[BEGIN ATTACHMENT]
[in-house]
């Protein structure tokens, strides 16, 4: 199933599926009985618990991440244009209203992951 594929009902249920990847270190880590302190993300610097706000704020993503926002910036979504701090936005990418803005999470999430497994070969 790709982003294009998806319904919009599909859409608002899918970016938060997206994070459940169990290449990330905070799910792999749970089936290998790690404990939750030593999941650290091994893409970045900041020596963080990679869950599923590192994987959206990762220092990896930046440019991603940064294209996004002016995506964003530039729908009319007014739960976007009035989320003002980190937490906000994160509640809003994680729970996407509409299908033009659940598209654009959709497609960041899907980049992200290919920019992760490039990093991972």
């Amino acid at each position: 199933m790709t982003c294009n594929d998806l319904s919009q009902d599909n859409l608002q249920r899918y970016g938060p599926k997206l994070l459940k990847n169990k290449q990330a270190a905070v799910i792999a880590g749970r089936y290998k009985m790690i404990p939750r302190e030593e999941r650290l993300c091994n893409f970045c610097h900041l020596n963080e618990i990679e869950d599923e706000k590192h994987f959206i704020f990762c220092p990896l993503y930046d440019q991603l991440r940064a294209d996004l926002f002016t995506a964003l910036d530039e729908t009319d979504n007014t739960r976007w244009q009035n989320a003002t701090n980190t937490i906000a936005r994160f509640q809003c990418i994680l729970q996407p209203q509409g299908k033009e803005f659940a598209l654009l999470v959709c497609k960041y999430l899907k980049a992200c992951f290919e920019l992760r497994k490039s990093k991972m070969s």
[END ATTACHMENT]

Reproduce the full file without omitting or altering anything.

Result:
[in-house]
């Protein structure tokens, strides 16, 4: 199933599926009985618990991440244009209203992951 594929009902249920990847270190880590302190993300610097706000704020993503926002910036979504701090936005990418803005999470999430497994070969 790709982003294009998806319904919009599909859409608002899918970016938060997206994070459940169990290449990330905070799910792999749970089936290998790690404990939750030593999941650290091994893409970045900041020596963080990679869950599923590192994987959206990762220092990896930046440019991603940064294209996004002016995506964003530039729908009319007014739960976007009035989320003002980190937490906000994160509640809003994680729970996407509409299908033009659940598209654009959709497609960041899907980049992200290919920019992760490039990093991972």
């Amino acid at each position: 199933m790709t982003c294009n594929d998806l319904s919009q009902d599909n859409l608002q249920r899918y970016g938060p599926k997206l994070l459940k990847n169990k290449q990330a270190a905070v799910i792999a880590g749970r089936y290998k009985m790690i404990p939750r302190e030593e999941r650290l993300c091994n893409f970045c610097h900041l020596n963080e618990i990679e869950d599923e706000k590192h994987f959206i704020f990762c220092p990896l993503y930046d440019q991603l991440r940064a294209d996004l926002f002016t995506a964003l910036d530039e729908t009319d979504n007014t739960r976007w244009q009035n989320a003002t701090n980190t937490i906000a936005r994160f509640q809003c990418i994680l729970q996407p209203q509409g299908k033009e803005f659940a598209l654009l999470v959709c497609k960041y999430l899907k980049a992200c992951f290919e920019l992760r497994k490039s990093k991972m070969s």